Thorpe: Insurance companies also have big decisions to make about how they will handle HAVs. What are some of those issues, especially the legal ones?
Branigan: Insurance of HAVs is a unique issue. Private insurers are generally free to insure whatever and whoever they wish, so market forces will certainly be a factor. Currently, companies involved in testing HAVs on public roads are required to provide DMVs with proof of insurance or an ability to satisfy a judgment for damages in the millions of dollars, and it would be safe to assume that state laws related to mandatory insurance will carry over to HAVs. What may change is that OEMs and suppliers may be called upon to assume even greater responsibility for accidents than accepted today. Some OEMs may be willing to take on this responsibility, perhaps to ensure this technology makes it to market as soon as possible. Volvo, for example, has pledged to be “fully liable” for accidents caused by HAV technology if injuries or damage is caused by a defect in its HAVs.
Thorpe: Let’s take a real world scenario: I’m sitting in the back of my HAV and it gets in an accident. How might liability work?
Branigan: Right now, liability would have to be sorted out with the laws currently in effect when it comes to motor vehicle accidents and product liability. This would be a complicated task as laws and previous jurisprudence have never really faced situations where the “driver” of the vehicle was not a human. The intersection of motor vehicles and liability has always assumed that a human driver and a manufacturer will both act reasonably and responsibly, but in this scenario, the only action the passenger probably took was inputting a destination. So the vehicle and its manufacturer will make and execute the actual “driving” decisions.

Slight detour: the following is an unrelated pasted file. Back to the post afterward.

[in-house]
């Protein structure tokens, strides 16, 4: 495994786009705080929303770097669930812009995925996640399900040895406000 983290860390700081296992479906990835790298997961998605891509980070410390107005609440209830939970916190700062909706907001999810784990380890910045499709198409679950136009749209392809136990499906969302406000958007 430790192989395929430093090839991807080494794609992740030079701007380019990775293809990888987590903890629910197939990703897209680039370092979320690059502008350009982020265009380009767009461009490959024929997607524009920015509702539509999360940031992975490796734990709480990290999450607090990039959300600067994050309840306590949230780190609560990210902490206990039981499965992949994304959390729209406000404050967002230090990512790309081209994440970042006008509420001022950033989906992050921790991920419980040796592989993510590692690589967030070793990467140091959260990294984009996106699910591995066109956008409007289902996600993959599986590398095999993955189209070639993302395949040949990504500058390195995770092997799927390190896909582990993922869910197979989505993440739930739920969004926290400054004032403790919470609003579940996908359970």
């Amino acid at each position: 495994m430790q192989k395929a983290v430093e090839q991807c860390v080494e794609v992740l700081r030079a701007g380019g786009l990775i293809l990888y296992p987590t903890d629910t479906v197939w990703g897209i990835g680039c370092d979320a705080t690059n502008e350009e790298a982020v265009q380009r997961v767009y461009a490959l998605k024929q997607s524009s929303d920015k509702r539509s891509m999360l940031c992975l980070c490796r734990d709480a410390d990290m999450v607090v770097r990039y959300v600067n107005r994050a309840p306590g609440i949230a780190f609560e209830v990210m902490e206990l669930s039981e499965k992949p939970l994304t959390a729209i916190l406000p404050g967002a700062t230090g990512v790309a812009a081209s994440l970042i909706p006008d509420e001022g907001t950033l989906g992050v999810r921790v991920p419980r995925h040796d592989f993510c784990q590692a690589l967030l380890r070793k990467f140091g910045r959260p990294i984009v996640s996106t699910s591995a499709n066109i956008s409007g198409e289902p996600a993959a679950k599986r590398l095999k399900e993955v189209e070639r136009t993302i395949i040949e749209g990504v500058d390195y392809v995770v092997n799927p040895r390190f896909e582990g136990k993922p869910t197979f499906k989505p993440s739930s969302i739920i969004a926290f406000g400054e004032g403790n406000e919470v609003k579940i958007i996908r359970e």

This will lead to a shift in liability from the traditional human driver to the product and the product manufacturer. However, I do not see a day when the passenger of a HAV operated in a fully autonomous mode is completely immune from liability if a crash occurs. Questions over the passenger’s (would be driver) legal duty and ability to prevent the crashes that exist today for traditional vehicles will remain even as this technology rolls out; in my view.
Thorpe: What do you see as the single biggest legal issue that must be resolved for this brave new HAV world to arrive?
Branigan: I think you have hit it right on the head with your previous questions – liability for accidents. Liability will pose complicated issues that will need to get worked out in the courts and legislatures. There is no shortage of scenarios one can dream up when it comes to accidents involving HAVs that pose complicated questions about liability. What if a non-autonomous vehicle crashes into a HAV – should the HAV have predicted this and implemented a defensive maneuver? What if a HAV has to choose between a maneuver that may injure other drivers/ pedestrians, or will injure its passengers?